From The Stands: Western Washington

Tyler Thornton

The 2012-2013 hoops season tipped off on Saturday afternoon with the Blue Devils pulling away from Western Washington University. Here's our instant reaction and some early (way too early) predictions for the rest of the season.

Duke got production from the proven commodities with Mason Plumlee and Ryan Kelly each scoring 22 points, and they got an early shot in the arm from their two true freshmen with Rasheed Sulaimon score 20 points and Amile Jefferson adding 13.

Plumlee recored a double-double, and hit 75 percent of his free throw attempts (6-of-8) while Kelly busted out of an early season shooting slump by hitting three of his four attempts from the perimeter. The third senior on the roster, Seth Curry, recored a DNP as he continues to rehabilitate a lower leg injury.

After last year ended with a loss to Lehigh, much of the roster remake centered around adding height and athleticism - especially on the wing. Enter Alex Murphy and Amile Jefferson who combined for 19 points, seven rebounds, and three blocks in 38 minutes.

Going forward there's still a number of issues to address (see below), but this team appears to have a higher ceiling than the 2011-2012 group. And, despite the horrendous ending to the season, that team was in the top 10 throughout the season and still won 27 games.

Here's our takeaways from the first exhibition…

1. The newcomers are just what the doctor ordered: A season ago Austin Rivers came to Durham and dominated the ball within the Duke system. He was the only player who could breakdown the opposition and when he got the ball, there was often a feeling of the other four players being stagnant.

This year Duke has Sulaimon, who showed the ability to be an impact player on both ends of the floor against Western Washington. The freshman guard has a much improved handle and was oftentimes the most vocal player on defense. He also disrupted the passing lanes and got to the rim on offense. He also showed a very confident stroke from the perimeter. There will be freshman struggles, but scoring 20 points on nine shots is a terrific debut.

Meanwhile, Jefferson is the kind of blue collar athletic small forward Duke has missed for a few years. On Saturday it seemed as though the Blue Devils had another, taller, skinnier, version of Nate James on the court. Add in Murphy as a complimentary forward who is just as athletic and willing to help inside as the second big when Kelly is on the perimeter, and the wing has two players will improve the defense from the sheer height and length. They'll also help Duke's rebounding game.

When the Blue Devils get the fourth new comer, RS Freshman Marshall Plumlee back in a few weeks, it'll be a quartet of new faces who have completely changed the dynamic of the roster.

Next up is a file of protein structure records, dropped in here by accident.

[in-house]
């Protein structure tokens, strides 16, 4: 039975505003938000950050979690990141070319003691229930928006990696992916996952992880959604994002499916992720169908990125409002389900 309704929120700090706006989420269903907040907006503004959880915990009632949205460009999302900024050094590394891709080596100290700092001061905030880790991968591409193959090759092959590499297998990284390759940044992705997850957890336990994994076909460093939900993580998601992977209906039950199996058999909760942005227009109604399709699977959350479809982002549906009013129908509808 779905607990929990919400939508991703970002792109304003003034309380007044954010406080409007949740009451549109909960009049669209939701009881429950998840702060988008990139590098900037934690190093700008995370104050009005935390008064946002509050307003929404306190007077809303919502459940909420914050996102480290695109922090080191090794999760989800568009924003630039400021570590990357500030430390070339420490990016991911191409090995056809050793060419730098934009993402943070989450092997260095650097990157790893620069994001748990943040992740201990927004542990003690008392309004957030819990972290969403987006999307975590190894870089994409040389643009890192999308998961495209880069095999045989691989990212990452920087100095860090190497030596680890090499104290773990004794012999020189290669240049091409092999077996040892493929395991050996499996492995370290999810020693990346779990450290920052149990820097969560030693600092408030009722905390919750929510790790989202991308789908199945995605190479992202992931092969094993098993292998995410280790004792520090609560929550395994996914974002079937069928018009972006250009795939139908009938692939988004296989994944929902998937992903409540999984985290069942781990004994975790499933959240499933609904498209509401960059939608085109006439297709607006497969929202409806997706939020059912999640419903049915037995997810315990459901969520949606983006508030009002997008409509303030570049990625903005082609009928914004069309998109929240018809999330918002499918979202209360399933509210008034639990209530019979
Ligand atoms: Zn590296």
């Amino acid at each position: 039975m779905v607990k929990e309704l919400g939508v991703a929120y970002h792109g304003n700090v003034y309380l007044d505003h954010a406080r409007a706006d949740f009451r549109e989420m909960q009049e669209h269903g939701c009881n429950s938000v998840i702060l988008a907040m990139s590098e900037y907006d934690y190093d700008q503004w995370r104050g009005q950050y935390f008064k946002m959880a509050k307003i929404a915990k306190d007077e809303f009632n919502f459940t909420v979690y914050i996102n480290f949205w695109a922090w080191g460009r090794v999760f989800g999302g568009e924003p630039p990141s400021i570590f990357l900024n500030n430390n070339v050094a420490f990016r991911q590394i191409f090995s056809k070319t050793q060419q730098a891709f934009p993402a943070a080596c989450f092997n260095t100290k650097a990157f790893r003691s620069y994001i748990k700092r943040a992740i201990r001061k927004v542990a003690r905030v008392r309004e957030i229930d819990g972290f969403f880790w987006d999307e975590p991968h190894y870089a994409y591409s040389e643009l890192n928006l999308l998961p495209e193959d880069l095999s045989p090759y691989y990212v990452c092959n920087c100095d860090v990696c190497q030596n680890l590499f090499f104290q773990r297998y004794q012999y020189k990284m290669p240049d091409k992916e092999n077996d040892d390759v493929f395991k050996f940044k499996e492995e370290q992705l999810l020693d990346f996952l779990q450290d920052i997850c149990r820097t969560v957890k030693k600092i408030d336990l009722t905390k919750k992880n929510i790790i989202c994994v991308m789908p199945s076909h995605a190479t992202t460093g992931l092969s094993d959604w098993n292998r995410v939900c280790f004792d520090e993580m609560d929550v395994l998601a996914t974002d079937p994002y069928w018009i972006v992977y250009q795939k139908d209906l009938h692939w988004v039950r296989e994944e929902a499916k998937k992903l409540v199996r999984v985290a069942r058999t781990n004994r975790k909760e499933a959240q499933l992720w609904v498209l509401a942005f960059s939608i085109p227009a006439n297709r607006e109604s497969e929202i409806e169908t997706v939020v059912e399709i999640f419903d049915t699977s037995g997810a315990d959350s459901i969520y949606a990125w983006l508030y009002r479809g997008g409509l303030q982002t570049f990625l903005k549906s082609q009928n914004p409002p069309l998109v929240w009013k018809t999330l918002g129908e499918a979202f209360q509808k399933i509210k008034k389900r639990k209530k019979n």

2. Unproven PGs are going to have growing pains: Starter Quinn Cook was hit or miss. Junior backup Tyler Thornton provided some moments by playing pesky defense. Neither player, from our point of view, was or is ready for primetime. But the potential is there.

For Cook the issue was ball protection. He turned it over six times in 32 minutes against a Division II team while logging just three assists. It's clear that Cook excels in a fast paced offense that relies on the break. But in order for Duke to be effective this season he's going to need to continue to tighten up his handle and run the offense in the half court. He's also got to be crisper with his passes and motions. At times he's too loose with the way he's approaching the game.

Thornton, on the other hand, is much the same player from a year ago. He will pressure the ball and will make a number of hustle plays on both ends of the floor. Neither he nor Cook have enough offensive firepower to make Duke overly dangerous when they are on the floor together.

3. Defense is better, but by how much?: The biggest point of emphasis for Duke this year will be by how much the defense improves from a season ago when it was the worst it's been in Durham in decades. On day one of the exhibition season the most vocal and throwback style players on the court on Saturday were Jefferson and Sulaimon - which provides a spark of hope for the team to improve.

Regardless, Western Washington his 20-of-37 shots in the second half (54.1 percent), and had a number of easy conversions throughout the night. Much of that had to do with Duke's continued learning curve with help defense and weak side rebounding. When looking at some secondary stats, the Vikings forced 14 steals (compared to Duke forcing just eight), and they out-rebounded the much taller Blue Devils on the offensive glass by an 18-14 margin.

One thing that Duke does have is much improved quickness and athleticism on the perimeter - especially when Cook and Sulaimon are on the court together.

4. Free throw shooting is better: at least that's the big hope. And it starts in the middle with Mason Plumlee hitting six of his eight. That's a huge statistic for a guy who will probably average at around eight attempts throughout the season. In addition to the improvement from Plumlee, Duke saw Cook go 4-of-5; Sulaimon go 6-of-7, and Ryan Kelly go 7-of-7. Off the bench Josh Hairston hit all four of his attempts.

As a team Duke hit 31-of-40 from the line.

TheDevilsDen.com Recommended Stories